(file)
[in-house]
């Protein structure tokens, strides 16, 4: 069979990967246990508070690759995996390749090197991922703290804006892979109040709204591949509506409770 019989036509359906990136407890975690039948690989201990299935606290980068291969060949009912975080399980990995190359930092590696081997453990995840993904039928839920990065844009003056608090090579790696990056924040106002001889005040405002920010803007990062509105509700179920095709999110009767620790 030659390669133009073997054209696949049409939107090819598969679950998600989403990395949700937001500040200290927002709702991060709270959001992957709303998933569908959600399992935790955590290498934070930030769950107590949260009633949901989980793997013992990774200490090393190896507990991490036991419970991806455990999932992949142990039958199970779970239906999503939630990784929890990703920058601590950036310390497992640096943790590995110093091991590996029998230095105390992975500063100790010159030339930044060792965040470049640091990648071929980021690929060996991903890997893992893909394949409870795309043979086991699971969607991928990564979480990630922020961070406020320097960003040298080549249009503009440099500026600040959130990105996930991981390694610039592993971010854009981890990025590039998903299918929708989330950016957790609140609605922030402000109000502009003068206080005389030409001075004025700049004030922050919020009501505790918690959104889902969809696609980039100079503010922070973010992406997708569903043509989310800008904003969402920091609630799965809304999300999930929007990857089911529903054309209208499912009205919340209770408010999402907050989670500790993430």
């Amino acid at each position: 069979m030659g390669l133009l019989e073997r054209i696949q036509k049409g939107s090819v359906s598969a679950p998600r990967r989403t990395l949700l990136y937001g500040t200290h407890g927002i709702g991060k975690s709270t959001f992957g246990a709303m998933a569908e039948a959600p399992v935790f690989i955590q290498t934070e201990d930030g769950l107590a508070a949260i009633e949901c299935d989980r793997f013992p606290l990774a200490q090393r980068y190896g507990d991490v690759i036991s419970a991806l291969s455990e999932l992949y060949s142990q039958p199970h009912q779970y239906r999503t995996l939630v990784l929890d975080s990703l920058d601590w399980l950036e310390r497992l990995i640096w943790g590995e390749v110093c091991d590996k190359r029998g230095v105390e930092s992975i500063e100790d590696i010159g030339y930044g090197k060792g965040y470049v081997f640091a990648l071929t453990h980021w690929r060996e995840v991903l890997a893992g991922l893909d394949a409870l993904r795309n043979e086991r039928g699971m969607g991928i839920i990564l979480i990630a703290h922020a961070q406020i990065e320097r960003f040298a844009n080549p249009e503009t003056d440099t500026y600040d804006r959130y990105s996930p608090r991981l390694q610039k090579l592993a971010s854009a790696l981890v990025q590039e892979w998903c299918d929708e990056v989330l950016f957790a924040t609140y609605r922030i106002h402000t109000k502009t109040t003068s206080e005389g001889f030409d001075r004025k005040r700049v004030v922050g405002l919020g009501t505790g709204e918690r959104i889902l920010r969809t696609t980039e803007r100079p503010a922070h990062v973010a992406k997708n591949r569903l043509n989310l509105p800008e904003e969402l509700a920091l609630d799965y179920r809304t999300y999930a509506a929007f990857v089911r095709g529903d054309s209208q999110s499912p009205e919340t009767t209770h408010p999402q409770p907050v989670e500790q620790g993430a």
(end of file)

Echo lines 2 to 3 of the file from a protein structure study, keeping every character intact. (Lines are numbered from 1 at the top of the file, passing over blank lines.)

């Protein structure tokens, strides 16, 4: 069979990967246990508070690759995996390749090197991922703290804006892979109040709204591949509506409770 019989036509359906990136407890975690039948690989201990299935606290980068291969060949009912975080399980990995190359930092590696081997453990995840993904039928839920990065844009003056608090090579790696990056924040106002001889005040405002920010803007990062509105509700179920095709999110009767620790 030659390669133009073997054209696949049409939107090819598969679950998600989403990395949700937001500040200290927002709702991060709270959001992957709303998933569908959600399992935790955590290498934070930030769950107590949260009633949901989980793997013992990774200490090393190896507990991490036991419970991806455990999932992949142990039958199970779970239906999503939630990784929890990703920058601590950036310390497992640096943790590995110093091991590996029998230095105390992975500063100790010159030339930044060792965040470049640091990648071929980021690929060996991903890997893992893909394949409870795309043979086991699971969607991928990564979480990630922020961070406020320097960003040298080549249009503009440099500026600040959130990105996930991981390694610039592993971010854009981890990025590039998903299918929708989330950016957790609140609605922030402000109000502009003068206080005389030409001075004025700049004030922050919020009501505790918690959104889902969809696609980039100079503010922070973010992406997708569903043509989310800008904003969402920091609630799965809304999300999930929007990857089911529903054309209208499912009205919340209770408010999402907050989670500790993430």
């Amino acid at each position: 069979m030659g390669l133009l019989e073997r054209i696949q036509k049409g939107s090819v359906s598969a679950p998600r990967r989403t990395l949700l990136y937001g500040t200290h407890g927002i709702g991060k975690s709270t959001f992957g246990a709303m998933a569908e039948a959600p399992v935790f690989i955590q290498t934070e201990d930030g769950l107590a508070a949260i009633e949901c299935d989980r793997f013992p606290l990774a200490q090393r980068y190896g507990d991490v690759i036991s419970a991806l291969s455990e999932l992949y060949s142990q039958p199970h009912q779970y239906r999503t995996l939630v990784l929890d975080s990703l920058d601590w399980l950036e310390r497992l990995i640096w943790g590995e390749v110093c091991d590996k190359r029998g230095v105390e930092s992975i500063e100790d590696i010159g030339y930044g090197k060792g965040y470049v081997f640091a990648l071929t453990h980021w690929r060996e995840v991903l890997a893992g991922l893909d394949a409870l993904r795309n043979e086991r039928g699971m969607g991928i839920i990564l979480i990630a703290h922020a961070q406020i990065e320097r960003f040298a844009n080549p249009e503009t003056d440099t500026y600040d804006r959130y990105s996930p608090r991981l390694q610039k090579l592993a971010s854009a790696l981890v990025q590039e892979w998903c299918d929708e990056v989330l950016f957790a924040t609140y609605r922030i106002h402000t109000k502009t109040t003068s206080e005389g001889f030409d001075r004025k005040r700049v004030v922050g405002l919020g009501t505790g709204e918690r959104i889902l920010r969809t696609t980039e803007r100079p503010a922070h990062v973010a992406k997708n591949r569903l043509n989310l509105p800008e904003e969402l509700a920091l609630d799965y179920r809304t999300y999930a509506a929007f990857v089911r095709g529903d054309s209208q999110s499912p009205e919340t009767t209770h408010p999402q409770p907050v989670e500790q620790g993430a």